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Signatures Key idea: “hash” each column C to a small signature Sig (C), such that: 1. Sig (C) is small enough that we can fit a signature in main memory for each column. Sim (C1, C2) is the same as the “similarity” of Sig (C1) and Sig (C2).

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**Four Types of Rows Given columns C1 and C2, rows may be classified as:**

C1 C2 a 1 1 b 1 0 c 0 1 d 0 0 Also, a = # rows of type a , etc. Note Sim (C1, C2) = a /(a +b +c ).

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**Minhashing Imagine the rows permuted randomly.**

Define “hash” function h (C ) = the number of the first (in the permuted order) row in which column C has 1. Use several (e.g., 100) independent hash functions to create a signature.

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Minhashing Example Input matrix 1 Signature matrix M 1 2 4 5 2 6 7 3 1 5 7 6 3 1 2 4 3 4 7 6 1 2 5

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Surprising Property The probability (over all permutations of the rows) that h (C1) = h (C2) is the same as Sim (C1, C2). Both are a /(a +b +c )! Why? Look down the permuted columns C1 and C2 until we see a 1. If it’s a type-a row, then h (C1) = h (C2). If a type-b or type-c row, then not.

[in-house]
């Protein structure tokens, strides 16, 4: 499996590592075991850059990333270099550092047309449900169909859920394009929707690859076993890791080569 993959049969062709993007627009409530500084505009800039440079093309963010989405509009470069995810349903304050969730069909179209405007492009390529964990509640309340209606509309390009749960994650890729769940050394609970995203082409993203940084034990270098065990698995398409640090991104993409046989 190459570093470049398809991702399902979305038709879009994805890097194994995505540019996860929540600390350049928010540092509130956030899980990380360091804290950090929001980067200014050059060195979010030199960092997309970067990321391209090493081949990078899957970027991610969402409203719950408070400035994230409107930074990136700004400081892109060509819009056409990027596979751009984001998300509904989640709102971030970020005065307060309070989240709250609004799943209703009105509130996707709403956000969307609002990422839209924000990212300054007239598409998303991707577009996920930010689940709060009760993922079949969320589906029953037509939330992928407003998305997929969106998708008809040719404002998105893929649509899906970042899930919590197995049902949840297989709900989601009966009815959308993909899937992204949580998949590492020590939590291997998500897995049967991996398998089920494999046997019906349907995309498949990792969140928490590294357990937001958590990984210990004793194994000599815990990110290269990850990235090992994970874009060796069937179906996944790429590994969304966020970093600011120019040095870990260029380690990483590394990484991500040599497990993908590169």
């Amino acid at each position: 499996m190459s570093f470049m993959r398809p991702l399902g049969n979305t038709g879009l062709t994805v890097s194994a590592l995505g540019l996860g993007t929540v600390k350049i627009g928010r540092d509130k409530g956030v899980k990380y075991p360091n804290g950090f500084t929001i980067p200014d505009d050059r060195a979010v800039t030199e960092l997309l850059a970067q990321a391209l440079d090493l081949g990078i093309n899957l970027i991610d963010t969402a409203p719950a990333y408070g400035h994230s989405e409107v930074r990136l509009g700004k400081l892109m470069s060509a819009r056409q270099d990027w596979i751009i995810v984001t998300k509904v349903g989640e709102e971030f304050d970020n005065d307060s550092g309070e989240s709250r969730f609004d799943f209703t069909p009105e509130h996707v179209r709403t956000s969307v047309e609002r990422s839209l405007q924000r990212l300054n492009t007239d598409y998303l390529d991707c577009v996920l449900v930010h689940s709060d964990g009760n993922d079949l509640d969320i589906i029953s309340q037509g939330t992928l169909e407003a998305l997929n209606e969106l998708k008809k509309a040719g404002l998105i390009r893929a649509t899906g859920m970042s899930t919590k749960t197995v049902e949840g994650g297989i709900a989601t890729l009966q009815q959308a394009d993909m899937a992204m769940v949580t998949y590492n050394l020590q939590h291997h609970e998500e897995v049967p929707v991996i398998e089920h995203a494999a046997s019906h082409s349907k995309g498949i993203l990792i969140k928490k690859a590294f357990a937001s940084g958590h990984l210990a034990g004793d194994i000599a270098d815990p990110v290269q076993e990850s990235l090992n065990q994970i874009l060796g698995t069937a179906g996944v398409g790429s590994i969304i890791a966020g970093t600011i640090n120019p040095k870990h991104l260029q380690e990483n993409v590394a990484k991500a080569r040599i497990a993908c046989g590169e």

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**Similarity for Signatures**

The similarity of signatures is the fraction of the hash functions in which they agree.

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Min Hashing – Example Input matrix 1 Signature matrix M 1 2 4 5 2 6 7 3 1 5 7 6 3 1 2 4 3 4 7 6 1 2 5 Similarities: Col/Col Sig/Sig

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**Minhash Signatures Pick (say) 100 random permutations of the rows.**

Think of Sig (C) as a column vector. Let Sig (C)[i] = according to the i th permutation, the number of the first row that has a 1 in column C.

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**Implementation – (1) Suppose 1 billion rows.**

Hard to pick a random permutation from 1…billion. Representing a random permutation requires 1 billion entries. Accessing rows in permuted order leads to thrashing.

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Implementation – (2) A good approximation to permuting rows: pick 100 (?) hash functions. For each column c and each hash function hi , keep a “slot” M (i, c ). Intent: M (i, c ) will become the smallest value of hi (r ) for which column c has 1 in row r. I.e., hi (r ) gives order of rows for i th permuation.

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**Implementation – (3) for each row r for each column c**

if c has 1 in row r for each hash function hi do if hi (r ) is a smaller value than M (i, c ) then M (i, c ) := hi (r );